“In 2022, 75% of analyses were contaminated above detection limits with at least one mycotoxin. From 2021, we observe a 3% increase in positive analyses. The largest prevalence increases include ZEN (+8%), T2 (+7%), and AFL (+6%).
“This year, we identified that 75% of analyses were contaminated with at least one mycotoxin, Increasing mycotoxin co-occurrence requires a strategic mitigation plan to address multiple contamination risks.”
Cargill has observed a slight increase in mycotoxin levels over the last year and expect this to continue.
“From 2021, analyses above our performance risk thresholds increased 4%,” continued Soulet. “The largest performance risk increases include ZEN (+12%), T2 (+8%), and AFL (+3%). DON and FUM remains at high levels. This increase is likely due to several factors including seasonal weather variation, improved technology that enhances contamination detection abilities, increased byproduct and alternative ingredient use, and changes in agricultural practices such as crop rotation, less tillage and lower fungicide usage.”
On a positive note, several strategies to keep mycotoxins at bay are in development, such as detoxification methods (e.g. using cold atmospheric plasma), magnetic materials and nanoparticles), as well as gene-editing tactics.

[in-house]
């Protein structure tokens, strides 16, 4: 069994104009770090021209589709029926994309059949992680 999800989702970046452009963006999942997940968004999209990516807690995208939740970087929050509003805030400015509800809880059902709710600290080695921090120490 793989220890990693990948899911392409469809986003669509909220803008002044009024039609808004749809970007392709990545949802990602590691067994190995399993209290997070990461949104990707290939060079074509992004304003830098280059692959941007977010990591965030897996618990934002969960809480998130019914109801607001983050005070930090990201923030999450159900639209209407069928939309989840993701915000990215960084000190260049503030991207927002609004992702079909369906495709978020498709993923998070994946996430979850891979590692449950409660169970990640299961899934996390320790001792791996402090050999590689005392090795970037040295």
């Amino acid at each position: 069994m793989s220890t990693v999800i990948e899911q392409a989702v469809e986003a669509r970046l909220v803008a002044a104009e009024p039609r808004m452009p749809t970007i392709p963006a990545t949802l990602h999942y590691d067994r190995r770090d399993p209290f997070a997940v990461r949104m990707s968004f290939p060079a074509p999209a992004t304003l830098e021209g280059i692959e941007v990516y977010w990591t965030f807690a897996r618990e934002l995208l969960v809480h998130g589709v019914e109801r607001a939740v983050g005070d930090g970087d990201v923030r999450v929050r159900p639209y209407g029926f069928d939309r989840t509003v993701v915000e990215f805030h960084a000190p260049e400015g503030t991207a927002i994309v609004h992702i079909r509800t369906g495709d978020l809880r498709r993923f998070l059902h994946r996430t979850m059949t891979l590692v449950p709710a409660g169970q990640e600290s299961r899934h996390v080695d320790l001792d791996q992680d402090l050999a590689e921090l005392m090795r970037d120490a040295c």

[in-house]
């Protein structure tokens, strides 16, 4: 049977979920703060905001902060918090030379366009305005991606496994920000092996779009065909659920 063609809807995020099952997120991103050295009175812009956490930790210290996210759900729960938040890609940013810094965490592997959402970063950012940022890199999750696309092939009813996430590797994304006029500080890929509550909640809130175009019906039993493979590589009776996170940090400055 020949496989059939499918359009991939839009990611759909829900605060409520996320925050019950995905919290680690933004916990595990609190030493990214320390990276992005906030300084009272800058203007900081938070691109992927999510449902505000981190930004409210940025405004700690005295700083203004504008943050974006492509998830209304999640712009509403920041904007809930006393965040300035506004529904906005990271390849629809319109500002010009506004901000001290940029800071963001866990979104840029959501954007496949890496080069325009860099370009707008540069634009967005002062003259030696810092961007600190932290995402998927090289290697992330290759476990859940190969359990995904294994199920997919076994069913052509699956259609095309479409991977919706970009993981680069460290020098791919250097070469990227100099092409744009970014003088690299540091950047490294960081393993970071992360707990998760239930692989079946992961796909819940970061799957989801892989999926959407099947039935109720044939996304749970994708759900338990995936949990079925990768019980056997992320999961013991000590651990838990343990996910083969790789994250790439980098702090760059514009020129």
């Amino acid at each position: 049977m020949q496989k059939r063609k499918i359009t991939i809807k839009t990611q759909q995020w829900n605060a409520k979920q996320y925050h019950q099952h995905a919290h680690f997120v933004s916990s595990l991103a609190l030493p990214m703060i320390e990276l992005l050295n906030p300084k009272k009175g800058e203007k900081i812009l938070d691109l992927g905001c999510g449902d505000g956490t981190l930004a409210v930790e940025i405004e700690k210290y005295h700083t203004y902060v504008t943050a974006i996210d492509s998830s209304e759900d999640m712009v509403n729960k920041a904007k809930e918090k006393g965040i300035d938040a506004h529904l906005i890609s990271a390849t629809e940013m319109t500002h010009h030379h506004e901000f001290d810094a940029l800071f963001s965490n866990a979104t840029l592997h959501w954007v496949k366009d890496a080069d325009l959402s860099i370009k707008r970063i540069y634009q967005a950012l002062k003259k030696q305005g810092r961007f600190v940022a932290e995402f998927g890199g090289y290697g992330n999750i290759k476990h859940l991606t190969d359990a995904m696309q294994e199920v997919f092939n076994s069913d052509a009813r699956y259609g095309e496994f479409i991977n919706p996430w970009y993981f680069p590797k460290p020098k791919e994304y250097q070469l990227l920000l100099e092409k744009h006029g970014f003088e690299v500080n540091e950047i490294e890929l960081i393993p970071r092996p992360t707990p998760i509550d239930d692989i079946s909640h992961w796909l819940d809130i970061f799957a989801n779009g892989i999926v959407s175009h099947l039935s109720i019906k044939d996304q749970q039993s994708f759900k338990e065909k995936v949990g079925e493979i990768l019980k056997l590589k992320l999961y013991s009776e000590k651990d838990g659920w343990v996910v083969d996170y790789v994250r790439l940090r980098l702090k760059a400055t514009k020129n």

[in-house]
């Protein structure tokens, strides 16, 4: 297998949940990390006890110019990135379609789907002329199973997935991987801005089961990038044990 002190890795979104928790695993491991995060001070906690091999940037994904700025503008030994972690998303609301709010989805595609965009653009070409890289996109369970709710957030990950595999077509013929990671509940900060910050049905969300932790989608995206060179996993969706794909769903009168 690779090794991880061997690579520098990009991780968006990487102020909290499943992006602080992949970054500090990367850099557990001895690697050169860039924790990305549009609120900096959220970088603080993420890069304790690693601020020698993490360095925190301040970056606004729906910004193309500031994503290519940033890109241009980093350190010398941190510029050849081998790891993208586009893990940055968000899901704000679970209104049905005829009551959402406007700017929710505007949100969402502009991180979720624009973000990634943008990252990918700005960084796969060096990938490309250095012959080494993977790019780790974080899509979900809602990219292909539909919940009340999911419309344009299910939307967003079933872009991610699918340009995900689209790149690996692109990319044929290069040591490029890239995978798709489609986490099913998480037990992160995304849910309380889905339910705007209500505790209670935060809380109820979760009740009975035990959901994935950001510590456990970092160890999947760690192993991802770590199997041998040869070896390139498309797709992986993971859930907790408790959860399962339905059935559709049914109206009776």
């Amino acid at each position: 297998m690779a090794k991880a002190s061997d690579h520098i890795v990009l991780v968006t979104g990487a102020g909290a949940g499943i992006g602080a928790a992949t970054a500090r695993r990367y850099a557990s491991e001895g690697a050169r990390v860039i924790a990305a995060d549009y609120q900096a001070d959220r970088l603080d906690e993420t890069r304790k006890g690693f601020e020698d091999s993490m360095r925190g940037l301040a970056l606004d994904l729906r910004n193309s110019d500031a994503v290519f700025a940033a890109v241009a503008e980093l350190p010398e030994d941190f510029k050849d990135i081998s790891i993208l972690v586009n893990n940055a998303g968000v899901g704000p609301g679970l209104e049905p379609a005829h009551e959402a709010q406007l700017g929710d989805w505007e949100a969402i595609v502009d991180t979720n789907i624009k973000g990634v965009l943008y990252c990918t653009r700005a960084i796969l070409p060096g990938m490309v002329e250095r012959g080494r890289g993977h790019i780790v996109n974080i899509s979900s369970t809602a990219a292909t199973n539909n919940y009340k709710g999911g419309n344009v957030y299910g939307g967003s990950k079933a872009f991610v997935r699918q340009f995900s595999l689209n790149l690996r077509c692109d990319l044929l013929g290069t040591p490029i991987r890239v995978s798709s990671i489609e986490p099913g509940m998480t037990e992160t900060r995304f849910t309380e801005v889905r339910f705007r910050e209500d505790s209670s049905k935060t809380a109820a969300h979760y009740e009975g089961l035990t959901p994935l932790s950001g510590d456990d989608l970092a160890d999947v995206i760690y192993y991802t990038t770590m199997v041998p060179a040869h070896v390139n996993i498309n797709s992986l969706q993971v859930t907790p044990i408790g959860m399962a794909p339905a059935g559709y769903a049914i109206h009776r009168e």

Adding to Soulet’s comments, Ruth Kimmelshue, leader of Cargill’s animal nutrition and health enterprise said: “We need to evolve globally supply chains beyond a just-in-time approach. Modernising infrastructure, innovation and greater efficiency will be critical to preventing disruption in the future. Climate change affects where and how crops are grown. In any given year, for example, we can see improved yields in South America and decreased yields in North America or Europe, or vice versa. As an industry, we need to embrace this reality and adjust our supply chains to respond to the ever-changing environment.
“The world needs governments, NGOs and the private sector to work together and stand united in our commitment to keeping agricultural markets open and moving food to where it’s needed. We learned during the pandemic that the food system is resilient because the people who show up every day to grow, move and manufacture our food are incredibly resilient. We owe them our thanks. But we can’t let our guard down because the events of the last several years have proven that: 1) we need to expect the unexpected; 2) get comfortable with change and volatility; and 3) recognise and reinforce resilience across our food system.”
Sustainable ingredients will rule…
With climate change on everyone’s minds, we’re likely to see manufacturers looking to ingredients which boast sustainable qualities.
Ingredient giant Kerry, states that 49% of consumers consider sustainability when making purchases. Moreover, according to consumer insights company WGSN, there is increasing social (i.e. digital) engagement around the terms ‘climate’ and ‘ingredient’.